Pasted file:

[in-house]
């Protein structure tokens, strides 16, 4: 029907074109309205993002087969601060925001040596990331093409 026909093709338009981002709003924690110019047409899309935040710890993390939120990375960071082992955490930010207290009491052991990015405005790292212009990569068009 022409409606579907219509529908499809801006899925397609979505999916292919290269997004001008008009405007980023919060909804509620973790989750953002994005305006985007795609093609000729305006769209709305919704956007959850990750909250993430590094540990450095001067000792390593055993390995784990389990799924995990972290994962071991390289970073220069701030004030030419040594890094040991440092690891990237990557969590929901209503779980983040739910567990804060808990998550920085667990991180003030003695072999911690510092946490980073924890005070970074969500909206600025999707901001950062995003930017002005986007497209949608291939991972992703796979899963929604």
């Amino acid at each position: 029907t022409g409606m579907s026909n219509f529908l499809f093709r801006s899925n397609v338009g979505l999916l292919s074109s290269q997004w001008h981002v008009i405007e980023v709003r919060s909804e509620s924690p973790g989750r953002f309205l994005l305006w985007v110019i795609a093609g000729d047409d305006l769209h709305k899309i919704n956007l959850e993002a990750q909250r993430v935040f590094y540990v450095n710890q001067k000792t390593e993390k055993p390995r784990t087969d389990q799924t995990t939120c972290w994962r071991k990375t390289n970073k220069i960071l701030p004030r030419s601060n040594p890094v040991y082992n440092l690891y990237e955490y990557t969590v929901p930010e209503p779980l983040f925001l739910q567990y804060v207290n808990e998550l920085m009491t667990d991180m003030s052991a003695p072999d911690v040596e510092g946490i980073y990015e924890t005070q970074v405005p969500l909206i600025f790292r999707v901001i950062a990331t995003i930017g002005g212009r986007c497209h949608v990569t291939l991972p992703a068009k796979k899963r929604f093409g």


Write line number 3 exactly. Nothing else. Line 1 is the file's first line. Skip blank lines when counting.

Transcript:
């Amino acid at each position: 029907t022409g409606m579907s026909n219509f529908l499809f093709r801006s899925n397609v338009g979505l999916l292919s074109s290269q997004w001008h981002v008009i405007e980023v709003r919060s909804e509620s924690p973790g989750r953002f309205l994005l305006w985007v110019i795609a093609g000729d047409d305006l769209h709305k899309i919704n956007l959850e993002a990750q909250r993430v935040f590094y540990v450095n710890q001067k000792t390593e993390k055993p390995r784990t087969d389990q799924t995990t939120c972290w994962r071991k990375t390289n970073k220069i960071l701030p004030r030419s601060n040594p890094v040991y082992n440092l690891y990237e955490y990557t969590v929901p930010e209503p779980l983040f925001l739910q567990y804060v207290n808990e998550l920085m009491t667990d991180m003030s052991a003695p072999d911690v040596e510092g946490i980073y990015e924890t005070q970074v405005p969500l909206i600025f790292r999707v901001i950062a990331t995003i930017g002005g212009r986007c497209h949608v990569t291939l991972p992703a068009k796979k899963r929604f093409g």